Apple’s Smaller, Cheaper iPhone Is the Best Thing They’ve Done in Years

A tiny iPhone is on the way, in addition to an updated iPad, new Apple Watch accessories, and more.

03.21.16 7:05 PM ET

With the proliferation of leaks and scrutiny, it’s getting much harder for Apple to have big product unveilings without word getting out ahead of time. Take today—tech sites have been bandying around images and specs for the newest additions to the Apple product line for weeks, many of them nailing it. Just as they had been predicting, the tech giant went small, releasing a totally new 4” iPhone, the SE, and a smaller 9.7” iPad Pro.

It had the appearance of an intimate, less rehearsed affair, with CEO Tim Cook missing a beat here and there, his voice wavering at times, as he went through the laundry list of new products and developments.

While the big talking points for the press will be the iPhone SE and the iPad Pro, the most innovative was also perhaps the sleeper hit—Apple’s new Care Kit, an open source system to help developers build apps for iOS devices that will aid in self care, such as recovering from surgery, while also providing valuable information to medical professionals.

In a nod to their ongoing refusal toward the government over hacking one of the San Bernardino terrorist’s iPhones, they were quick to note that every health app would only share information when and how the user desired.

Despite the fanfare comparing it to the iPhone 5s, the new iPhone SE takes the majority of its innards from the 6s, which makes it wholly predictable that it would outperform its dated predecessor in every way. The standards such as touch ID, Apple Pay, a 64 Bit A9 processor, and, due to the small size, greatly improved battery life, are all in place.

It takes on the upgraded 12-megapixel camera, and ability to shoot videos in 4K. There’s also the addition oNight Shift, which scales screen color temperatures away from the blue spectrum in the evenings, which may or may not help you get better sleep. Oddly, the SE doesn’t include 3D Touch, likely due to the lack of landscape. And yes, divas, it is available in rose gold.

iPhone SE orders start 3/24, and it ships 3/31, with the 16 GB model going for only $399, or $13.99 a month financed without a contract. It will also be scooting in to replace the 5S as the free phone with the two-year carrier contract. A 64 GB model is just $100 more.

One interesting fact here is that they kept mentioning how may people still loved the 4” phones, especially people who were getting their first iPhones—specifically people in China who were jumping on the Apple bandwagon. China, with a rapidly expanding middle class and hunger for tech, is an important growth market for Apple, and they know it.

Cook and his fellow presenters also spent a lot of time bragging about how many millions of devices they’d sold, especially recently. It got to the point where it seemed over the top, but maybe they’re just hoping that’s where it will send their stock, which was up 15 percent ahead of today’s announcement.

The new iPad Pro is based on the standard / OG 9.7” iPad display size. Again, lots of comparisons were made to the iPad Air 2, but since this is essentially just a scaled down version of a newer, more advanced device, it hardly seemed fair. A “could be cool” development is the addition of Apple’s new True Tone display, which utilizes two four channel ambient light sensors to adjust the screen’s warmth to match new environments, thus replicating “paper white,” which is to say the look of a white piece of paper as it changes from light source to light source.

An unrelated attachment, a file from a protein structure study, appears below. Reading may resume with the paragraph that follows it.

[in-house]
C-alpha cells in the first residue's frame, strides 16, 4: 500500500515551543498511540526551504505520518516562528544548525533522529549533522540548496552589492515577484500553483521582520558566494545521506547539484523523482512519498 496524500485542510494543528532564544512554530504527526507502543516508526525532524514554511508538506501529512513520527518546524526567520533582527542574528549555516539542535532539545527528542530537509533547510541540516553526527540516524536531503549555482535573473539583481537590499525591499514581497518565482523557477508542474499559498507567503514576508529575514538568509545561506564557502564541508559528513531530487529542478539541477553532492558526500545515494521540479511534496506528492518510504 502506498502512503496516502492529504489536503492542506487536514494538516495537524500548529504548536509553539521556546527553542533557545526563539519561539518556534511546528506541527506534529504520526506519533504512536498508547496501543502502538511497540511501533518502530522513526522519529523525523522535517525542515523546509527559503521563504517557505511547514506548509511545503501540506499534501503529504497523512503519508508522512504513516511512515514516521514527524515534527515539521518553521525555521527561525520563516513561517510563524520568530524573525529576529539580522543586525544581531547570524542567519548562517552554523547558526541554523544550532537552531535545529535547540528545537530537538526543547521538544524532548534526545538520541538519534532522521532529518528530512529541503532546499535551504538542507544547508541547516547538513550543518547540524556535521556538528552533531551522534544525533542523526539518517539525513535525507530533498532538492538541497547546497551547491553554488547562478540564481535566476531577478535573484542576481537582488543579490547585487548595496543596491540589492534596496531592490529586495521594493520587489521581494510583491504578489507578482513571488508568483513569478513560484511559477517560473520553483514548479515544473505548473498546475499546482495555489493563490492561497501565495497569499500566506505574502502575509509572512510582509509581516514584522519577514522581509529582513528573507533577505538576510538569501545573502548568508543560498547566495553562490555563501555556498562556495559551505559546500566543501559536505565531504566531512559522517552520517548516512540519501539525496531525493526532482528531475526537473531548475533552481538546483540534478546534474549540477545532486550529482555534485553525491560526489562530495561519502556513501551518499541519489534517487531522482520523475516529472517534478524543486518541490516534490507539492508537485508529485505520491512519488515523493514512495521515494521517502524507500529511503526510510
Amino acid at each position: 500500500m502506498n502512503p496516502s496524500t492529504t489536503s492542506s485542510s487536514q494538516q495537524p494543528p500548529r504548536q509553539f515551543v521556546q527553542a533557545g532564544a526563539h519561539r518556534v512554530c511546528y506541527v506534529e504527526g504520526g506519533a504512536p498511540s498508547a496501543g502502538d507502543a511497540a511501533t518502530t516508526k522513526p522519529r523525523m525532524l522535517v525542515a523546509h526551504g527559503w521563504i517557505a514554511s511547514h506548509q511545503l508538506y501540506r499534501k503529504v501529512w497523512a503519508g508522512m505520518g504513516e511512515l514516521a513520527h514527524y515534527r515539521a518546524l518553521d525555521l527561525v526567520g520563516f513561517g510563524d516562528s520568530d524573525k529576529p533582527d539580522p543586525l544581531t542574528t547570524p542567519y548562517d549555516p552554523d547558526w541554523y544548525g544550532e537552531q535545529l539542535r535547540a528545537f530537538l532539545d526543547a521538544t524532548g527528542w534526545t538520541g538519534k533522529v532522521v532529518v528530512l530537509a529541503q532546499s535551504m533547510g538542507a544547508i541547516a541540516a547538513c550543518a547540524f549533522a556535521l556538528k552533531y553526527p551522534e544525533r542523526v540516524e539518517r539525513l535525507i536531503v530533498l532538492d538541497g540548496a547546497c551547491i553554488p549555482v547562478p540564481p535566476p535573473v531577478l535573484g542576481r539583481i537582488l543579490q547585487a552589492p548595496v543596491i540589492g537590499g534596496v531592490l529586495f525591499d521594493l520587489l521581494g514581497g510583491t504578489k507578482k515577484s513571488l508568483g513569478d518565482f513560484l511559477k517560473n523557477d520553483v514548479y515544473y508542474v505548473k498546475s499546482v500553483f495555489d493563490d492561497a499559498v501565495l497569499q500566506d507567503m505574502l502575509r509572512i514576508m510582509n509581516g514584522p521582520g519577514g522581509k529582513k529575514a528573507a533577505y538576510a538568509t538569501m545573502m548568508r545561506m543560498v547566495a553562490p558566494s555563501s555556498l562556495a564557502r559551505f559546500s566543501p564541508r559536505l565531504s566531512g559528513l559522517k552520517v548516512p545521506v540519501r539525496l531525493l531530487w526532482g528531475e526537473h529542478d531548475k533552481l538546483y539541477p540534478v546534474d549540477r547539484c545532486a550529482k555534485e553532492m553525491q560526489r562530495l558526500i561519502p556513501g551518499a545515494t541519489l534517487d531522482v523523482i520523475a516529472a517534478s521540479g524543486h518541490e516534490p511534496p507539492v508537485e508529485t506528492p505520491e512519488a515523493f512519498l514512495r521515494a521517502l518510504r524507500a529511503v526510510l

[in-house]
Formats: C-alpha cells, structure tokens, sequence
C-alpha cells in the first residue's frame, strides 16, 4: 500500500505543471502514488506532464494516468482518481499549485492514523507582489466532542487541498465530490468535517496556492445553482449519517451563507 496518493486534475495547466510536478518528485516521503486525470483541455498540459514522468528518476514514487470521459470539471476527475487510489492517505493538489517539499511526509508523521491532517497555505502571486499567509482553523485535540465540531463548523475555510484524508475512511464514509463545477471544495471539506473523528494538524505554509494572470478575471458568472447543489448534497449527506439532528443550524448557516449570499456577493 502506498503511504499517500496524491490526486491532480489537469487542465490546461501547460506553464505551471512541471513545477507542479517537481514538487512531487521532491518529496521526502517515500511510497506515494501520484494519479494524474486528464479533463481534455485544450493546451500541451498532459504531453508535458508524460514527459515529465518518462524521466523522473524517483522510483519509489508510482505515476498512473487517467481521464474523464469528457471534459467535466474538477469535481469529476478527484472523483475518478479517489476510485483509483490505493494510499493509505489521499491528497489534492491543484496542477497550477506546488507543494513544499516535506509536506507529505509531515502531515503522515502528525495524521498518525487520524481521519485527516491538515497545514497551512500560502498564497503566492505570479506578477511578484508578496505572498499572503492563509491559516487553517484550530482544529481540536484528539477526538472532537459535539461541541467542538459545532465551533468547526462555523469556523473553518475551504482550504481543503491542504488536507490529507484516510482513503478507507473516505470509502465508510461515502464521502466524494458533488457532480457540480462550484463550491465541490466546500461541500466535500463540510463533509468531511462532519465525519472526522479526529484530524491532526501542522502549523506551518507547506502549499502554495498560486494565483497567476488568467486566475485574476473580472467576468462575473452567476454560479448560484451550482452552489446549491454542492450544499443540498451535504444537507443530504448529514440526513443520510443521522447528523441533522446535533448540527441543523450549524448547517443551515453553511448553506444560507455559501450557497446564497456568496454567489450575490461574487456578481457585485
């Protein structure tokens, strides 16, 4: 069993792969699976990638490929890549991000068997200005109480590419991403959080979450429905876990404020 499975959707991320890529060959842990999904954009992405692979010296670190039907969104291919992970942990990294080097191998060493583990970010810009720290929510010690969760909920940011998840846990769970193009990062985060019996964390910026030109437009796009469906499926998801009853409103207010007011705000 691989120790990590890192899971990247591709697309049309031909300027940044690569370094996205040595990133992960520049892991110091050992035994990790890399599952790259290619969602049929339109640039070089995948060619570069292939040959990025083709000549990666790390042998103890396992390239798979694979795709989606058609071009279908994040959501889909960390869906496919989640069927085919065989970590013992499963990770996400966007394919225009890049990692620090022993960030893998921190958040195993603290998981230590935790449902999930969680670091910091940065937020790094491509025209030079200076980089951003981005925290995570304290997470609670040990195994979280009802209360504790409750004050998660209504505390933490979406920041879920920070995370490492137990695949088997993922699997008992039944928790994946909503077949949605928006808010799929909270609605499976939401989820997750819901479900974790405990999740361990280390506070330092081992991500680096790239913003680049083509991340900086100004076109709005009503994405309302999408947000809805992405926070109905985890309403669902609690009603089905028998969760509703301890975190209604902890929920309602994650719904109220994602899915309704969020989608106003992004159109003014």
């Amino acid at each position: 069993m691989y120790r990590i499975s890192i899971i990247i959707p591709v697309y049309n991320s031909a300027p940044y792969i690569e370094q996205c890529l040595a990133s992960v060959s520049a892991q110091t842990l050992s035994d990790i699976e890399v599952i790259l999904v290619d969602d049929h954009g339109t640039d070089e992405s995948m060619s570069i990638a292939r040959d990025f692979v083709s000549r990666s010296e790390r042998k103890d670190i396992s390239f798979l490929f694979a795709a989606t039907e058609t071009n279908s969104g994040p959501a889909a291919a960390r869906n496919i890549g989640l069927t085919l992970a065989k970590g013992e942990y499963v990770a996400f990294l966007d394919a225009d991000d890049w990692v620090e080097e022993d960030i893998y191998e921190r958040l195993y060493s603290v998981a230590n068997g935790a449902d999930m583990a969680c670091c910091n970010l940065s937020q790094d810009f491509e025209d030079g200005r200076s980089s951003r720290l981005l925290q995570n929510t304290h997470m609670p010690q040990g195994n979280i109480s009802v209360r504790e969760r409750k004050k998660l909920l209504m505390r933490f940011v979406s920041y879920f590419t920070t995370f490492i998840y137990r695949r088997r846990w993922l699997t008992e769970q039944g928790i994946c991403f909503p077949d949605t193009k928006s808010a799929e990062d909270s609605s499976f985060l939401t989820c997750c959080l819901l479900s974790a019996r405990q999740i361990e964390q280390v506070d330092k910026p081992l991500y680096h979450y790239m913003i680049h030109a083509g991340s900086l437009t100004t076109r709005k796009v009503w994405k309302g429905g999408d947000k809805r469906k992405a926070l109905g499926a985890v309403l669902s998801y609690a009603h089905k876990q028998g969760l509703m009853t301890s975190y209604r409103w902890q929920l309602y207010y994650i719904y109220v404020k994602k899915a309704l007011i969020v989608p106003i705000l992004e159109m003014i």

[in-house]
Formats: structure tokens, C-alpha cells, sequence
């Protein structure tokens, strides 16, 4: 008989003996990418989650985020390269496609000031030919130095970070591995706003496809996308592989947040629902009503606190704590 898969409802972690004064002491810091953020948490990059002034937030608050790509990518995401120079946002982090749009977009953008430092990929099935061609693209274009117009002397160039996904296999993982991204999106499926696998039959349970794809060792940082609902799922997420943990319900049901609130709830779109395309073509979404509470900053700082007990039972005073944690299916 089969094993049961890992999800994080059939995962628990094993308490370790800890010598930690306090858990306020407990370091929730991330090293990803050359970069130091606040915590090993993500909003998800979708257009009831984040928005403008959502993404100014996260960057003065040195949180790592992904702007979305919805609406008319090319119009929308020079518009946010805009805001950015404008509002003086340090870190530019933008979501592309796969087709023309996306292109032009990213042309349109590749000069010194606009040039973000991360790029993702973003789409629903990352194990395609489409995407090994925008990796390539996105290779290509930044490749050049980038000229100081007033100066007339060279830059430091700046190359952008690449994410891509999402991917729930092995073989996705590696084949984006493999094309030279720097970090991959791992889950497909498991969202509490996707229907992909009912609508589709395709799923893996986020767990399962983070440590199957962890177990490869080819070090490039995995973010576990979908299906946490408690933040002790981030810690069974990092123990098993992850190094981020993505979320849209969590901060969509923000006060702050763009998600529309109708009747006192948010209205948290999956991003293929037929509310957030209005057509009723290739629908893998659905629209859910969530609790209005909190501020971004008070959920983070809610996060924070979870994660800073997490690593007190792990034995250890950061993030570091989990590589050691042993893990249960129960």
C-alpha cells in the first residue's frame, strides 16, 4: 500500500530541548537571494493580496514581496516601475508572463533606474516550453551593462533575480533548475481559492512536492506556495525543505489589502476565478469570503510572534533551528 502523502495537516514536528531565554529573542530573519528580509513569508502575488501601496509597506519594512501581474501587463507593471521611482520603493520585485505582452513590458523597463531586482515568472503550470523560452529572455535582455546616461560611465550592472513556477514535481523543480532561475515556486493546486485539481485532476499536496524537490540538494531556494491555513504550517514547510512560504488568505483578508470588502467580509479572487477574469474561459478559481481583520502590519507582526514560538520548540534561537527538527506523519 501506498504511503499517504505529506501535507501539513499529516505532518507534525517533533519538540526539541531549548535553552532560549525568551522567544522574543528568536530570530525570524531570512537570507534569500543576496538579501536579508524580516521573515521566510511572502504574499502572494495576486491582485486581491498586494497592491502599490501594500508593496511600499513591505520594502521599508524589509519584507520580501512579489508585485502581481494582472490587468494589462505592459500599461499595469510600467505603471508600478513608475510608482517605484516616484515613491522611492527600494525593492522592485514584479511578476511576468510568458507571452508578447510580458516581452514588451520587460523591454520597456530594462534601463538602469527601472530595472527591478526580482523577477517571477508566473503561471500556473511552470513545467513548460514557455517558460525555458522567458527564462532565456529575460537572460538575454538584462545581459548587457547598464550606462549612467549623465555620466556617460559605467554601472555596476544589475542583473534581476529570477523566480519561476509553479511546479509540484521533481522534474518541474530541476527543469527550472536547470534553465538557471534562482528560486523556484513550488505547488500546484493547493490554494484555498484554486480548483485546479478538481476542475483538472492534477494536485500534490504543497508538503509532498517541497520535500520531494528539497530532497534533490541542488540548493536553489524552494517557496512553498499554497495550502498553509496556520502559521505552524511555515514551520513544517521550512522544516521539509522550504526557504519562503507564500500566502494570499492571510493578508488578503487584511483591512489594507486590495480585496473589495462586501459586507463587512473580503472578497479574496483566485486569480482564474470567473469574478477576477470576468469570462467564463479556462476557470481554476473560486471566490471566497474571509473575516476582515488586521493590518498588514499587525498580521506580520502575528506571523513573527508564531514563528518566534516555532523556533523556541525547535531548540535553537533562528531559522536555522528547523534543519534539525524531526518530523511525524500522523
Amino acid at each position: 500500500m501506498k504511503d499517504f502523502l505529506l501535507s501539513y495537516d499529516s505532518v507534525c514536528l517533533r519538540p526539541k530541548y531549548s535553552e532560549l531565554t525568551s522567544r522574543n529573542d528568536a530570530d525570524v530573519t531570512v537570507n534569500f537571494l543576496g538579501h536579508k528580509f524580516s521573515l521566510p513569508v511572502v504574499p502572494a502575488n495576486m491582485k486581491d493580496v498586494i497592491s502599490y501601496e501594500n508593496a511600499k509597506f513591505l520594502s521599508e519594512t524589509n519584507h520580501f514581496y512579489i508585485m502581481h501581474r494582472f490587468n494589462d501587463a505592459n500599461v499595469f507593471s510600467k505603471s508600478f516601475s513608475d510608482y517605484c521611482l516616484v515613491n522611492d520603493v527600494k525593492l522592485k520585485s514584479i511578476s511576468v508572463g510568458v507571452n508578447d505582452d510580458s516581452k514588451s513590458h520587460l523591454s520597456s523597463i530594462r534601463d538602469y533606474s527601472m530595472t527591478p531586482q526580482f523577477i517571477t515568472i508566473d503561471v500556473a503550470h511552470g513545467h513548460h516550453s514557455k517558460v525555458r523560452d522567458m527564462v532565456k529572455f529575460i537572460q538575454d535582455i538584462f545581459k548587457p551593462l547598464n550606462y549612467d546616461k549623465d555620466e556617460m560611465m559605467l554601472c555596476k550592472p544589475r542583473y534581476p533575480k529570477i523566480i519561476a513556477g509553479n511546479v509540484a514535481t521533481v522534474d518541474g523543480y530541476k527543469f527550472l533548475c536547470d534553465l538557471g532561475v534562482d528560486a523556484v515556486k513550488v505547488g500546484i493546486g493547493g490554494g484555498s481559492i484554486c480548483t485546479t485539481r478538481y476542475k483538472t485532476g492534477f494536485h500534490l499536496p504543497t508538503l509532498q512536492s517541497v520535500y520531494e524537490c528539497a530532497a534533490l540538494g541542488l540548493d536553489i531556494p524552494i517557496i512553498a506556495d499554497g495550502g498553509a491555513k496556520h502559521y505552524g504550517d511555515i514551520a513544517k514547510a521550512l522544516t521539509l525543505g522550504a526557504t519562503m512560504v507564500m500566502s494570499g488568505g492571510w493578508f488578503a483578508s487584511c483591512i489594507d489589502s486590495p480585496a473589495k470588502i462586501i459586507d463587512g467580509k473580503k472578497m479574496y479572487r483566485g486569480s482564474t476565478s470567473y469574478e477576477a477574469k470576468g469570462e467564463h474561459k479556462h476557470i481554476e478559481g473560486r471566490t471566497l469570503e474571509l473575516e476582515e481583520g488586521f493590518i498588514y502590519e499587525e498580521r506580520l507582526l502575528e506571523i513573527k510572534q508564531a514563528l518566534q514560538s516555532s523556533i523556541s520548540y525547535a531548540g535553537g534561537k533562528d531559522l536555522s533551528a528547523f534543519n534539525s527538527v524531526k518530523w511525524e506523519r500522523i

It also gains the Night Shift ability of the SE, and upgrades to the same camera system, including the 4K video and a front facing 5MP Facetime cam. Also, drumroll! Rose gold. Now you can match with your iPhone SE! There will, of course, be new accessories such as cases.

Hilariously, they’re quick to tout the iPad Pro as a PC replacement, but still don’t offer compatibility with must-have programs for the iPad Pro’s core creative class market such as Adobe’s Creative Suite. So it may replace your old PC, but you still hafta buy a $2000 MacBook Pro to get design work done at the local Starbucks. Still need one? Of course you do. The smaller iPad Pro preorder opens 3/24 and ships 3/31. At least the prices are smaller, too: $599 for a 32 GB Wi-Fi only model, and a new 256 gig version will set you back $899, just $20 more than its big brother with 128 gigs.

Other updates from Apple include fresh Apple Watch band colors and a new nylon band style and some upgrades to the Apple TV app store (folders for apps! Dictation for everything, even passwords! Live photo support!).

One thing that was very impressive was the opening presentation, showing that Apple has attained 94 percent of their goal of running all operations and facilities worldwide from renewable energy. In an election cycle that has been more about manhood measuring and bluster than discourse on environmental issues, it’s refreshing to see someone as massive as Apple taking a strong position.

They also have a new robot named Liam that disassembles old iPhones into bare reusable or recyclable parts, as part of a new, no-cost-to-consumer recycling program called Apple Renew.

Was this a groundbreaking Apple announcement? Not so much. It was, for the most part, just the incremental upgrades everyone knew they had to make. Even the biggest company in the world has to play catch up sometimes. Now, who has some rumors about the iPhone 7?